I had my first gig last night, a solo show at the Mercury Cafe in downtown Denver. It’s a distinctly hippie place, full of heavy velvet drapes in lieu of doors, rich purples and greens and reds. I played in the “Jungle Room,” a largish place with little dark wood round tables and armchairs with spooled backs, wooden floors, christmas lights of red and yellow strung up along the far side, red drapes cordoning off the kitchen and bar areas, and a modest stage half occupied by an old wooden piano with the strangest keyboard like action. When I contacted the owner about the gig she was distinctly cold and unfriendly to me, but I suppose she let me book it, which was something the other bars/cafes I contacted didn’t do. Most of them have yet to respond. Unfortunately it was a free gig, which doesn’t help my income any. Then again, were it not I’d have no audience.
The waiter who helped me set up and served me some tea (I failed to take advantage of a free meal because the owner hadn’t indicated that was in the cards…) was the most enthusiastic of the waitstaff, coming up to speak to me afterwards, too, telling me I had a good taste in music. A tall, spindly man in hippie rags and long hair and foppish manner. Steve, Maria’s roommate, helped me balance the guitar and voice. I stood right up at the edge of the stage so I might see my audience better through the blue-hued shine of stage lights. I knew the vast majority of my audience – seven of the fifteen who stayed for a significant portion of the time. I knew everyone who stayed the whole way through. The waiters and bartenders encouraged me, however, by popping in often to listen at the back.
I was to begin playing at 930PM, and I told the man who’d just shown a hippie conspiracy theory type documentary to stick around, and he did. At 940, with Chris’s friends yet absent and Ashley and Henry not yet arrived, either, I decided to just go ahead and begin. Thanks to the monthly recitals “play-ins” my violin teacher mandated for us in my youth, I was only the slightest bit nervous. Right as I began, an late middle-aged coupled stopped on their way upstairs and gave me gentle tips as to how to position my voice mic better. They stayed for a few songs.
I began with Hey Ya to get my energy up. The call and response section didn’t meet with much enthusiasm, mostly embarrassed titters – too small of an audience to feel comfortable being so engaged, I suppose. From there I launched into a one and a half hour set list based conceptually around my travels in Europe. I interspersed an equal number of covers and originals as I told of Scandinavia and East Europe and busking in general. Talking felt natural and comfortable. I think I can thank Jook Songs for that. Halfway through my second song, Purple Dress, an annoying buzzing sound began from my left, never quitting for the rest of the show. At about the same time, two cafe patrons sat down nearish the front. This pair of youngish men warmed to me slowly after my energetic Liberta, and by my second to last song they were grinning shyly at me. All my audience was extremely considerate with their silence or hushed, brief conversations. Two engaged couples were in the audience, so I sang them Gotta Have You.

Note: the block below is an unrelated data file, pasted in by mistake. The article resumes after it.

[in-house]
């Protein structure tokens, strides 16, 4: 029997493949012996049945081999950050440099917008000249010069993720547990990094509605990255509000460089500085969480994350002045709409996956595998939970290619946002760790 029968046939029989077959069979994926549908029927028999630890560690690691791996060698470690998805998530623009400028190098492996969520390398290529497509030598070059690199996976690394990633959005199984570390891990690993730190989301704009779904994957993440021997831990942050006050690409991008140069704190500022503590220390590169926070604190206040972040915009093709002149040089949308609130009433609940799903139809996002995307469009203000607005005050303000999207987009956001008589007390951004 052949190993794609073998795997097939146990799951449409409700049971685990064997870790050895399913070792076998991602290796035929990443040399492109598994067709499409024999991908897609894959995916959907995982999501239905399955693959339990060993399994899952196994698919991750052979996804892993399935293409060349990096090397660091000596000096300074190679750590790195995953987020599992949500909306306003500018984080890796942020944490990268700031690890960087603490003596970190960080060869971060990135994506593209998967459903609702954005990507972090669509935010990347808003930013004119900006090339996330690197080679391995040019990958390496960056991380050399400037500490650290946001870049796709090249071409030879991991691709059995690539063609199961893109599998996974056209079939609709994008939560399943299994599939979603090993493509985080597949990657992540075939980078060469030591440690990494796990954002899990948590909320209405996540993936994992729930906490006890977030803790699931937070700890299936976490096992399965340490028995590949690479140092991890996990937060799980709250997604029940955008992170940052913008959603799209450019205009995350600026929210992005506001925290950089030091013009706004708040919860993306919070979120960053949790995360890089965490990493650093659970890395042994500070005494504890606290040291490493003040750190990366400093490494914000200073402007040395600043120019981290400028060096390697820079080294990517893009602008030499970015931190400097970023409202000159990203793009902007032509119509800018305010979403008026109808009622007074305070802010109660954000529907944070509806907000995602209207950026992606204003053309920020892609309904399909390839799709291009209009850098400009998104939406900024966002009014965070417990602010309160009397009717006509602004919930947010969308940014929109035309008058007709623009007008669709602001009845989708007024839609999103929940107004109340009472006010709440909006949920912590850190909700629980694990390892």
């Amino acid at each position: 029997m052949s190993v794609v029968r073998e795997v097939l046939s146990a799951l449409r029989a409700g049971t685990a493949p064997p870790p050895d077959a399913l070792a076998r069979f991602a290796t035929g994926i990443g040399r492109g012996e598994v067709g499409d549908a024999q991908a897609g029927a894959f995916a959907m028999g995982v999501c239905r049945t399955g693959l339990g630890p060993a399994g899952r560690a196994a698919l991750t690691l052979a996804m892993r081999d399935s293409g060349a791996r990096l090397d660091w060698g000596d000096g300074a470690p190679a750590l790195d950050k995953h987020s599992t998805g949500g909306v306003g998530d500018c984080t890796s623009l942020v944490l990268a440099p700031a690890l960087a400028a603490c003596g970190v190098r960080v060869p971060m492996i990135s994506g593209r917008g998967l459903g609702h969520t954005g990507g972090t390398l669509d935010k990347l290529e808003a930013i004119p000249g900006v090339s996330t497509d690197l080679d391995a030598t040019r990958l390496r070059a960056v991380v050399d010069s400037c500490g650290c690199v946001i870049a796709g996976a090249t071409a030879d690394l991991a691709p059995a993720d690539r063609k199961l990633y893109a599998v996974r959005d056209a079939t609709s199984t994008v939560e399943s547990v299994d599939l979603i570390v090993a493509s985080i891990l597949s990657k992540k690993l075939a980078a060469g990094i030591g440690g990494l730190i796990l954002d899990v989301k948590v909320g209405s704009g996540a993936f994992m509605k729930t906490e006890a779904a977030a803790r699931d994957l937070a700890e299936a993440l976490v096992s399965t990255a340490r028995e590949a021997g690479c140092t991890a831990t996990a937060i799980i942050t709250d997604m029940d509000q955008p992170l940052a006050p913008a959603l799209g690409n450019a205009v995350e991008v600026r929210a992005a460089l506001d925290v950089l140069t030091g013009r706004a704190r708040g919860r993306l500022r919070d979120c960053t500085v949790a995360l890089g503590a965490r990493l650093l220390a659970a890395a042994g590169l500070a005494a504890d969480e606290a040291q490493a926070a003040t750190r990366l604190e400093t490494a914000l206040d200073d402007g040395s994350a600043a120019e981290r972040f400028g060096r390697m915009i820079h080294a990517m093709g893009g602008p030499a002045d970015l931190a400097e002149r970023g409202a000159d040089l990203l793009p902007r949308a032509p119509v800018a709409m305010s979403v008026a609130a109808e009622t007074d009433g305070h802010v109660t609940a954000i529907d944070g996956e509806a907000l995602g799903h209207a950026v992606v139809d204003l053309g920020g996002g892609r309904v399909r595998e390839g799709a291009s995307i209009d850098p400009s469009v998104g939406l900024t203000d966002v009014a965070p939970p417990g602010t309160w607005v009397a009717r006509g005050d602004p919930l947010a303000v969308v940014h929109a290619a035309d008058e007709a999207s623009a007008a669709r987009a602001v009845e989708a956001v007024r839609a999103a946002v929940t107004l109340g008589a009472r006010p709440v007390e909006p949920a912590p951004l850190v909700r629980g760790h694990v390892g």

It took some time getting used to hearing my voice out of speakers and out of my own mouth to feel comfortable with my pitch. The coldness of the room also did a number on my guitar strings. A trio of young men joined after a few more songs, and right before Mad World and Mario Kart Love Song, Ashley and Henry joined – perfect timing as these were the two songs she was most looking forward to. Not long after that, Chris’s two friends Dan and Hannah joined, and from their expressions they seemed to really dig me. My audience laughed at my stories, comisserated with my telling of racism, stayed engaged throughout my songs. I’d worried before I’d have to cut my set list short but it ended up a fine length. I think the only thing off was occasional problems with my voice – due to allergies, oversinging for recording, etc. – but nothing horrid.
My main flubs came towards the end, as I’d never really thought of how to go about doing that. Though Ashley loved Stamsund, which I closed with, I very awkwardly introduced Steve to play a song after me, and never adequately thanked my wonderful audience. Steve played a great cover of Gypsy Woman on the piano, and that wrapped up our set. I realized as he played that I’d completely forgot to plug myself. The two men had taken their leave during Stamsund, as had the trio in the back. I even forgot to tell the waitstaff anything about how or where to find me. Luckily I remembered in time to jot down the names of six people to contact for the impending release of my EP.
Audience: 15 people, 1.5 hours
Song of the Day: Car No. 5 – Terrence Ho
2 thoughts on “Done For in Denver, Day 3”
Wow, what a special occasion this is . I clapped the minute I read your first sentence. The photos of you on stage look fantastic. The stage looks grand with the velvet curtains and varnished wood piano. I especially like the first picture where you look very happy. I realize a gig is much better than busking as you have an enclosed area with people who like music. This time the audience was not large but what an exciting experience it must have been. And there will be the next time to look forward to!
Your busking has really put you on many different stages.Seems like this one went really well. And we all forget the necessities once in a while (or more). Can't be helped.